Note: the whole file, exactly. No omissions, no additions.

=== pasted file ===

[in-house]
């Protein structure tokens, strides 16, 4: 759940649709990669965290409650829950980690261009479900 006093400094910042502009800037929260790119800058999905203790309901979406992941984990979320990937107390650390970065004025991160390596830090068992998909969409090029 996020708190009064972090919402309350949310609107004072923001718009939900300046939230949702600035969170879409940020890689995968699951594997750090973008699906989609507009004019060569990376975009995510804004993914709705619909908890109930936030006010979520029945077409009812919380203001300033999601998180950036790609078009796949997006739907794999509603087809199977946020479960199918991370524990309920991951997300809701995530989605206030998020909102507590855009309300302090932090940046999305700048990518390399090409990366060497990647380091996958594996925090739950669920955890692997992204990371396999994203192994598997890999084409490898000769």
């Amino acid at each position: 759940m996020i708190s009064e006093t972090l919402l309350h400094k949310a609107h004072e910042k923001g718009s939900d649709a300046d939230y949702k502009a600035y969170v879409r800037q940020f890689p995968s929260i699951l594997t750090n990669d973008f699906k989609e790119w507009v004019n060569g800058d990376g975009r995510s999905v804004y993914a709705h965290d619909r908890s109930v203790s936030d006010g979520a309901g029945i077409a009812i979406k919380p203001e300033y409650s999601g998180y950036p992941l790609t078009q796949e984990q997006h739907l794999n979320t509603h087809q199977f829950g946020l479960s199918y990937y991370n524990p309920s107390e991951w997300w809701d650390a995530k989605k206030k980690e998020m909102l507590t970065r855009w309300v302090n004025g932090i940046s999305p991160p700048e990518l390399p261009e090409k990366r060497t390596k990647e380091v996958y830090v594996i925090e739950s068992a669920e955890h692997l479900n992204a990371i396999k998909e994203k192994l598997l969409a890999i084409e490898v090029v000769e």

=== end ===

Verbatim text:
[in-house]
């Protein structure tokens, strides 16, 4: 759940649709990669965290409650829950980690261009479900 006093400094910042502009800037929260790119800058999905203790309901979406992941984990979320990937107390650390970065004025991160390596830090068992998909969409090029 996020708190009064972090919402309350949310609107004072923001718009939900300046939230949702600035969170879409940020890689995968699951594997750090973008699906989609507009004019060569990376975009995510804004993914709705619909908890109930936030006010979520029945077409009812919380203001300033999601998180950036790609078009796949997006739907794999509603087809199977946020479960199918991370524990309920991951997300809701995530989605206030998020909102507590855009309300302090932090940046999305700048990518390399090409990366060497990647380091996958594996925090739950669920955890692997992204990371396999994203192994598997890999084409490898000769």
């Amino acid at each position: 759940m996020i708190s009064e006093t972090l919402l309350h400094k949310a609107h004072e910042k923001g718009s939900d649709a300046d939230y949702k502009a600035y969170v879409r800037q940020f890689p995968s929260i699951l594997t750090n990669d973008f699906k989609e790119w507009v004019n060569g800058d990376g975009r995510s999905v804004y993914a709705h965290d619909r908890s109930v203790s936030d006010g979520a309901g029945i077409a009812i979406k919380p203001e300033y409650s999601g998180y950036p992941l790609t078009q796949e984990q997006h739907l794999n979320t509603h087809q199977f829950g946020l479960s199918y990937y991370n524990p309920s107390e991951w997300w809701d650390a995530k989605k206030k980690e998020m909102l507590t970065r855009w309300v302090n004025g932090i940046s999305p991160p700048e990518l390399p261009e090409k990366r060497t390596k990647e380091v996958y830090v594996i925090e739950s068992a669920e955890h692997l479900n992204a990371i396999k998909e994203k192994l598997l969409a890999i084409e490898v090029v000769e």